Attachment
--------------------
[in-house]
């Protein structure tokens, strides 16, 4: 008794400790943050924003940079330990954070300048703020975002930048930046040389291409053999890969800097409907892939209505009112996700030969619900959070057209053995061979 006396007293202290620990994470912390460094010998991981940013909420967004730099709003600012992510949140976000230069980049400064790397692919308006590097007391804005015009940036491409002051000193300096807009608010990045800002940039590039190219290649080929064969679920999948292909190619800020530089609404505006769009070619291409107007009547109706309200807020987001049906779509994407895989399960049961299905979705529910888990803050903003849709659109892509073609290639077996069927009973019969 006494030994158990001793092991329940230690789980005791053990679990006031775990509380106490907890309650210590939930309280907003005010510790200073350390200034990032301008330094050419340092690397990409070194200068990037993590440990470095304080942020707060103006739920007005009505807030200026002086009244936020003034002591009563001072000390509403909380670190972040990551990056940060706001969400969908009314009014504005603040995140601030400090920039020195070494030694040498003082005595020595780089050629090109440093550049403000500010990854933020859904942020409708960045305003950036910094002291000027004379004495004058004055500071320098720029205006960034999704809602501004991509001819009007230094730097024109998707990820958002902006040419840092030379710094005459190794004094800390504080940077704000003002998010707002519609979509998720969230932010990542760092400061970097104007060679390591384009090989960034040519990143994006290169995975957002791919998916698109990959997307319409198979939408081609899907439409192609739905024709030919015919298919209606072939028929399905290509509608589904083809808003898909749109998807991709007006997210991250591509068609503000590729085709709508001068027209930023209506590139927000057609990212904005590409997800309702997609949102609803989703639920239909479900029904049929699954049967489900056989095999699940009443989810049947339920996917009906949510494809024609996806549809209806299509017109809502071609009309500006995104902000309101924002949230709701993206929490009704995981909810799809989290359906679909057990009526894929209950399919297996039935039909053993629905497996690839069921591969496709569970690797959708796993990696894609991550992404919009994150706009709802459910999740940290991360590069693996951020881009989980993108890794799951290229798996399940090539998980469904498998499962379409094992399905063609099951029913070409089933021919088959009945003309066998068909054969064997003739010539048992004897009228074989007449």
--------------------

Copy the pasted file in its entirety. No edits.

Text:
[in-house]
């Protein structure tokens, strides 16, 4: 008794400790943050924003940079330990954070300048703020975002930048930046040389291409053999890969800097409907892939209505009112996700030969619900959070057209053995061979 006396007293202290620990994470912390460094010998991981940013909420967004730099709003600012992510949140976000230069980049400064790397692919308006590097007391804005015009940036491409002051000193300096807009608010990045800002940039590039190219290649080929064969679920999948292909190619800020530089609404505006769009070619291409107007009547109706309200807020987001049906779509994407895989399960049961299905979705529910888990803050903003849709659109892509073609290639077996069927009973019969 006494030994158990001793092991329940230690789980005791053990679990006031775990509380106490907890309650210590939930309280907003005010510790200073350390200034990032301008330094050419340092690397990409070194200068990037993590440990470095304080942020707060103006739920007005009505807030200026002086009244936020003034002591009563001072000390509403909380670190972040990551990056940060706001969400969908009314009014504005603040995140601030400090920039020195070494030694040498003082005595020595780089050629090109440093550049403000500010990854933020859904942020409708960045305003950036910094002291000027004379004495004058004055500071320098720029205006960034999704809602501004991509001819009007230094730097024109998707990820958002902006040419840092030379710094005459190794004094800390504080940077704000003002998010707002519609979509998720969230932010990542760092400061970097104007060679390591384009090989960034040519990143994006290169995975957002791919998916698109990959997307319409198979939408081609899907439409192609739905024709030919015919298919209606072939028929399905290509509608589904083809808003898909749109998807991709007006997210991250591509068609503000590729085709709508001068027209930023209506590139927000057609990212904005590409997800309702997609949102609803989703639920239909479900029904049929699954049967489900056989095999699940009443989810049947339920996917009906949510494809024609996806549809209806299509017109809502071609009309500006995104902000309101924002949230709701993206929490009704995981909810799809989290359906679909057990009526894929209950399919297996039935039909053993629905497996690839069921591969496709569970690797959708796993990696894609991550992404919009994150706009709802459910999740940290991360590069693996951020881009989980993108890794799951290229798996399940090539998980469904498998499962379409094992399905063609099951029913070409089933021919088959009945003309066998068909054969064997003739010539048992004897009228074989007449």